The beef tongue arrives raw and slivered, its flesh marbled with strips of fat. You cook it on a wire grate over charcoal, which burns crimson in a pit on your table. In seconds, the meat turns from pink and slick to charred and shriveled. "It's too hot," exclaims the waitress at Gabose in Lauderhill.
But this unruly fire enhances the beef's flavor. It's delicious — rich, toasted, smoky, and fragrant with a salt-and-pepper-infused sesame oil.
Gabose is among the few Korean restaurants in South Florida that allow guests to cook with charcoal indoors. Other spots, such as Sushi Cafe & Shilla Korean Restaurant in Miami, supply customers with electric and gas grills. And that is just nowhere near as fun.
Surrounding the tabletop fire pit, there's a second attraction: more than ten white bowls containing "banchan." These are appetizers, condiments, and side dishes. Each dish holds something different: fiery potatoes, marinated seaweed, fish cakes, stir-fried mushrooms, or a variety of pickles — cucumber, turnip, and cabbage. Some are sloshed in a nose-tickling chili paste. Others taste like a funky brine, bursting with ginger, spice, and garlic.
You stack hunks of barbecued beef in lettuce leaves and layer them with banchan selections like fermented soybean paste, chili paste, or kimchi — a spicy, pickled green cabbage that's also Korea's national dish. In this unassuming sandwich, textures and flavors collide. Cold, preserved vegetables meld with warm, succulent meat.
It practically embodies the spirit of Korean cuisine, a cookery obsessed with freshness, temperature, and conservation. Its methods are rooted in necessity. In Seoul, summers are temperate and lush, but winters are frigid and severe. Finishing a dish at the table ensures warmth. Pickling allows fresh vegetables to be available year-round.
Served alongside every main dish, the banchan are some of Gabose's greatest lures. But at this family-owned restaurant, which has been open for more than a decade — and is recognized as one of Miami chef Michelle Bernstein's favorites — the barbecue pits draw even more attention. Make the trek to Lauderhill on a Friday night and if you haven't reserved a place, you might face an hour wait for the prized seats in the backroom.
Once you make it to this room, though, smoke lingers in the air and bulky air extractors hang over the seven polished tables. Customers must order a minimum of two barbecued meats: beef, shrimp, chicken, or pork. Boneless short ribs, cut into two-inch strips and marinated in a sweet soy-based sauce, blacken quickly over the flames. Their dressing encourages caramelization, which also adds depth and earthiness. With kimchi, they taste wonderful when enveloped in greens.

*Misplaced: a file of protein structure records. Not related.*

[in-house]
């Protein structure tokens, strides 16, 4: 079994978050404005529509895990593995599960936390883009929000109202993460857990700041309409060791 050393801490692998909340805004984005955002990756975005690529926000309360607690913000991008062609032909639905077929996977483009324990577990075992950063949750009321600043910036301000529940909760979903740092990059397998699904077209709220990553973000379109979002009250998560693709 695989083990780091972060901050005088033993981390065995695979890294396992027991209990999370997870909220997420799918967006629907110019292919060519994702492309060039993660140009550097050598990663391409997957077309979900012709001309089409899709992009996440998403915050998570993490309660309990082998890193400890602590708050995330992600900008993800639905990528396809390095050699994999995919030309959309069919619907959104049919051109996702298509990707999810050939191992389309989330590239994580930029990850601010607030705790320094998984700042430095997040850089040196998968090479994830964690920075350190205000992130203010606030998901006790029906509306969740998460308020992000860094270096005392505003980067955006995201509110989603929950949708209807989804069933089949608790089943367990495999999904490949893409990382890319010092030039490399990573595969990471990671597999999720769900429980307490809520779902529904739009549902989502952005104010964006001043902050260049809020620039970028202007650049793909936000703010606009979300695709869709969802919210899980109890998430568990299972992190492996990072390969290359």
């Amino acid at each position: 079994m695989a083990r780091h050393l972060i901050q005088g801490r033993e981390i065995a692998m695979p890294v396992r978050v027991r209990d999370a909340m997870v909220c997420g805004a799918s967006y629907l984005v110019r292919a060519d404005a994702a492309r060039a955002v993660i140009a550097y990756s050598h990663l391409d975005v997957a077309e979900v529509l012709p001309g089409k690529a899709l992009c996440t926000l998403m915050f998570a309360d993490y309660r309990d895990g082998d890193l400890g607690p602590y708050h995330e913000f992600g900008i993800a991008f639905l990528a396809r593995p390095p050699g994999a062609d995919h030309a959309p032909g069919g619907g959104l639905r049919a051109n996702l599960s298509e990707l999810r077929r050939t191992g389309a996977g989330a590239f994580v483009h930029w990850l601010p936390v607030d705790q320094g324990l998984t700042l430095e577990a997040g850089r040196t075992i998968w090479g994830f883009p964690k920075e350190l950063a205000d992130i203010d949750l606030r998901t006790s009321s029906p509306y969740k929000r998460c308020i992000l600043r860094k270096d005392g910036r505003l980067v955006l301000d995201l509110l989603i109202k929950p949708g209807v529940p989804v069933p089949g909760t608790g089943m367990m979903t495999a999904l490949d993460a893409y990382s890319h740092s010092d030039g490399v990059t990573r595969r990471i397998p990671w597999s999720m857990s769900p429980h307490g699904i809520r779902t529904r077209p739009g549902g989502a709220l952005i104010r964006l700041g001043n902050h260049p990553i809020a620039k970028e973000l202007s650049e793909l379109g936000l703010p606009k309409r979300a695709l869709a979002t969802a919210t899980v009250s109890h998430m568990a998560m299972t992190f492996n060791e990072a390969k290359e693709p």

At the front of the restaurant, guests can pick from a selection of rice, noodle, soup, or stove-top barbecue preparations. It may not involve fire, but Gabose's dolsot bibimbap is among its most successful offerings. Inside a hefty hot pot, white rice rests below carrots, cucumber, bean sprouts, nori, raw egg, and a chili paste called gochujang. When the scorching vessel arrives at your table, you mix it together. The blast of heat cooks the egg and unfetters an intense aroma of sesame oil. Near the pot's edges, the rice becomes golden and crisp.
And best of all? Although it's large enough to feed two, this dish costs only $12.95.
Throughout the dining room, you might hear a mishmash of Korean and English. But above this flutter of barbecue and languages, you will also catch the sound of bubbling soup. Gabose's broths are deep, intense, and aggressive. Daeji tofu jjigae features a piquant red broth that's laced with house-made tofu and pork. Cut into thick rectangles, the tofu boasts a texture more butter than soy. Sliced thinly, the meat still bears wide bands of fat. The surrounding liquid simmers in a hot pot, one that's perfumed with chilies, ginger, garlic, and scallions. It's among the restaurant's most popular soups. It can also treat a cold better than any chicken noodle soup.
Today, a number of Korean spots surround Gabose, such as Manna and Republic of Korea. Still, Gabose's customers remain loyal. They make pilgrimages from as far as Miami and West Palm Beach to taste its fabled pickles, barbecue, and soups.
There are several other reasons to return to this small Lauderhill restaurant, which pioneered Korean cuisine in this predominantly Jamaican neighborhood. There are potato pancakes — plate-sized and flecked generously with scallions. There are dumplings, fried pork hunks, buckwheat noodles in broth, and cod fish hot pot casseroles too. The place, located a few minutes from downtown Fort Lauderdale, may be far from Miami. But it's well worth the trip.
Sure, some new customers might also be drawn in by the Japanese section of the menu. But no one here seems interested in sashimi or sushi rolls. Perhaps they're too distracted by the sight of fire and the sweet subtle aroma of smoke.